If there’s one thing you should bear in mind when developing and deploying security awareness education, it’s this - don’t do generic. The main reasons why you should avoid generic (whether downloaded for free or subscribed to by many of the vendors who are supplying commodity content) are:
- It will have little relevance to the audience in YOUR organisation and will it will be obvious to participants that it is a generic programme smacking your logo on the content won’t fool anyone into believing that the content has been customised for your organisation)
- It’s unlikely to use your organisation’s language and terminology and give the appearance that “this does not belong here”
- It won’t be targeted for specific activities conducted in different areas of your organisation: some departments will be affected by GDPR issues, some with PCI-DSS compliance and others may have specific regulatory issues associated with the information they acquire, hold and process. This is an area where you can quickly lose credibility with course participants.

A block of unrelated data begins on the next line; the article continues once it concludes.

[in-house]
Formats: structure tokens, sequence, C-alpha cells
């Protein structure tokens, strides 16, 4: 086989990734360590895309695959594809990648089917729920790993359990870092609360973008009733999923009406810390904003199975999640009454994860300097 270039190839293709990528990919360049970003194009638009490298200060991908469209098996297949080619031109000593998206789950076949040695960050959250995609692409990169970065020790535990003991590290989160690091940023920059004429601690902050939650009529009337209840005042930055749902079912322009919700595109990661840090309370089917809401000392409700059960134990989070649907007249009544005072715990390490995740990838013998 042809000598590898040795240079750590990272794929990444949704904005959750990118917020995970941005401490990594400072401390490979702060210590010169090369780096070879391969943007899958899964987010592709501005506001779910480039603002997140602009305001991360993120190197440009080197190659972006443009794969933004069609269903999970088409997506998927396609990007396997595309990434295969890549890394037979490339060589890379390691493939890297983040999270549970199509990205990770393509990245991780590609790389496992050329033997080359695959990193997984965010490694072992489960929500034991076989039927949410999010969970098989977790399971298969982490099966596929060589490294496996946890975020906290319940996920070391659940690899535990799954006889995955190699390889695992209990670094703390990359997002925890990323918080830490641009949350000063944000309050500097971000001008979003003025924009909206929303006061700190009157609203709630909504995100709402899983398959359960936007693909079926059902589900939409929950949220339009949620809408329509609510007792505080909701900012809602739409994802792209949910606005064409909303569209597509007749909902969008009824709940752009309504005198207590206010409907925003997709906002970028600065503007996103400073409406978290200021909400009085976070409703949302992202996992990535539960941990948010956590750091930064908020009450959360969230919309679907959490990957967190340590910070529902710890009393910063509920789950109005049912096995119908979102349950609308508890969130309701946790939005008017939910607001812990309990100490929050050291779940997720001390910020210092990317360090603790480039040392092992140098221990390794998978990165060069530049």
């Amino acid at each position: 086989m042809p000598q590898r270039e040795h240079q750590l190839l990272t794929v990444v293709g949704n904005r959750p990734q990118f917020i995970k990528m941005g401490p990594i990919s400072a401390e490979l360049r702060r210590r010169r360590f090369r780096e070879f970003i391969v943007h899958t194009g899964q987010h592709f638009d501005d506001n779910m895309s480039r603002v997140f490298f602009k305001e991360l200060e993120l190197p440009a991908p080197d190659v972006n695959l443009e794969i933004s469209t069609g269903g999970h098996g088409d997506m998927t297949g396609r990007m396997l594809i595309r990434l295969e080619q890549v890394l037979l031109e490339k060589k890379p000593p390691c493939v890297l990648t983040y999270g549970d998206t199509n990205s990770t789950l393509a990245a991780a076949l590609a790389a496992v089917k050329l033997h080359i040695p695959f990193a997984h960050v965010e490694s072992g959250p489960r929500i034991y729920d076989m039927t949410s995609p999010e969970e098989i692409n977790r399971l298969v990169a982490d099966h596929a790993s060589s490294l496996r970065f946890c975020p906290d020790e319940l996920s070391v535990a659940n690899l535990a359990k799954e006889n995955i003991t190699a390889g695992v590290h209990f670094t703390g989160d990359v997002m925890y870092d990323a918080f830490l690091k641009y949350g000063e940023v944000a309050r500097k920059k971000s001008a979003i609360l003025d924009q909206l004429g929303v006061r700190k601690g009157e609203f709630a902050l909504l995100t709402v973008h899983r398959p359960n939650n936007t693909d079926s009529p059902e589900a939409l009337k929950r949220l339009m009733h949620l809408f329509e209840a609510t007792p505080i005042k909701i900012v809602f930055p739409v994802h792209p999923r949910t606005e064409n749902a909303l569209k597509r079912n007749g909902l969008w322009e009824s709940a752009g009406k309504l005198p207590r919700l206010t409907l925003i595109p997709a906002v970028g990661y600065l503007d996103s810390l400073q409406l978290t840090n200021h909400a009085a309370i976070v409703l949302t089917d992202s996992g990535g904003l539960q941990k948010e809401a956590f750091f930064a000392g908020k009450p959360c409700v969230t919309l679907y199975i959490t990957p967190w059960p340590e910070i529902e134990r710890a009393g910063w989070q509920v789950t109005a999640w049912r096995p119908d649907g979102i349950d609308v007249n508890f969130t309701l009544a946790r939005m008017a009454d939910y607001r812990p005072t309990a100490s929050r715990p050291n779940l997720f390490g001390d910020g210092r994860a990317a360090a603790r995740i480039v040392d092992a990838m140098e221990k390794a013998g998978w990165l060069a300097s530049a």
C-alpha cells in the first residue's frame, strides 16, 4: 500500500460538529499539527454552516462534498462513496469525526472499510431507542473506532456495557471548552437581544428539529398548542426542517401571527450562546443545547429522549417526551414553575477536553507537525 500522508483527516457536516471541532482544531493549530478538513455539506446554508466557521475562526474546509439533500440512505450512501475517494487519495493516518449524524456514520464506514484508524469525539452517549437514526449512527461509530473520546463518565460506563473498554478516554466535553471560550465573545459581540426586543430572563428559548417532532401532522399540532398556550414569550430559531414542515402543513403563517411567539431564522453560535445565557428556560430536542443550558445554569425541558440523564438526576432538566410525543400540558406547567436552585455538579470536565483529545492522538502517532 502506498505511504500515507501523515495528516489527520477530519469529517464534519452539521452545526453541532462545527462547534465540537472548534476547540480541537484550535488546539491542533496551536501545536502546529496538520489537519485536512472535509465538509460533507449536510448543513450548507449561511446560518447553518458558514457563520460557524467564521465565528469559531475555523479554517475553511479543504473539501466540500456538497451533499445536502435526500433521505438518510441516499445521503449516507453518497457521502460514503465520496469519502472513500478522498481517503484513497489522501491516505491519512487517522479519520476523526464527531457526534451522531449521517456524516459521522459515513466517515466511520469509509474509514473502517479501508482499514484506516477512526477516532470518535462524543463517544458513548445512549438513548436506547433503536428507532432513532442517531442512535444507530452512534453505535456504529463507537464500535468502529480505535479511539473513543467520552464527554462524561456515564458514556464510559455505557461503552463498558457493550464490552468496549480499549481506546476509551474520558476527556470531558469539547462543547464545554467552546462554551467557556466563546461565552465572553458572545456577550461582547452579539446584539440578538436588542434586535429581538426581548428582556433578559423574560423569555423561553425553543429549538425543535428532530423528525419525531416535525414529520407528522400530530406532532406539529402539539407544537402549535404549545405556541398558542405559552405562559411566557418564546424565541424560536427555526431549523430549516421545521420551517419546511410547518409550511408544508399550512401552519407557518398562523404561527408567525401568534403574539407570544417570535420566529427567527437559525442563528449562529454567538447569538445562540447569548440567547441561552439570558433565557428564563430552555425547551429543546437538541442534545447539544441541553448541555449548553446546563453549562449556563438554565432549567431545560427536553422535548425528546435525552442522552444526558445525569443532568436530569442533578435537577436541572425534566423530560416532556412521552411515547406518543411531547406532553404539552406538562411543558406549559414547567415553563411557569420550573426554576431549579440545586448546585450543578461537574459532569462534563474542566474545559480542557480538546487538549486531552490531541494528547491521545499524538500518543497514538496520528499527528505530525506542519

- It will be too long for most participants. While there are common topics that must be covered, participants will want to be focussed on issues that apply to them, their jobs and, hence, the information they handle on a daily basis. Using "all things to all people" content will cause attention to drift and you will lose your audience.
So, to bespoke your training to your organisation:
- Break it up into a series of modules that consist of a general overview which then provides “streams” for specific activities
- Keep modules short and focussed on what participants need to know. Details of standards and regulations may be interesting to specialists like you, but won’t be relevant to the target audience of your awareness programme.
- Keep it risk based – focus on the threats that have been identified for your organisation, your industry and the type of threats that your participants are likely to encounter.
Tailoring your security awareness programme delivery to the needs of your organisation will send out several positive messages to participants:
- That you have put in the effort to create relevant educational resources
- That you have bothered to think about THEIR needs
- That you are operating on the principle of supporting your colleagues in an educational process rather than “box-ticking”
These and other issues associated with the development and deployment of security awareness programmes are covered in my Cybray course : "Creating Effective User Awareness Training"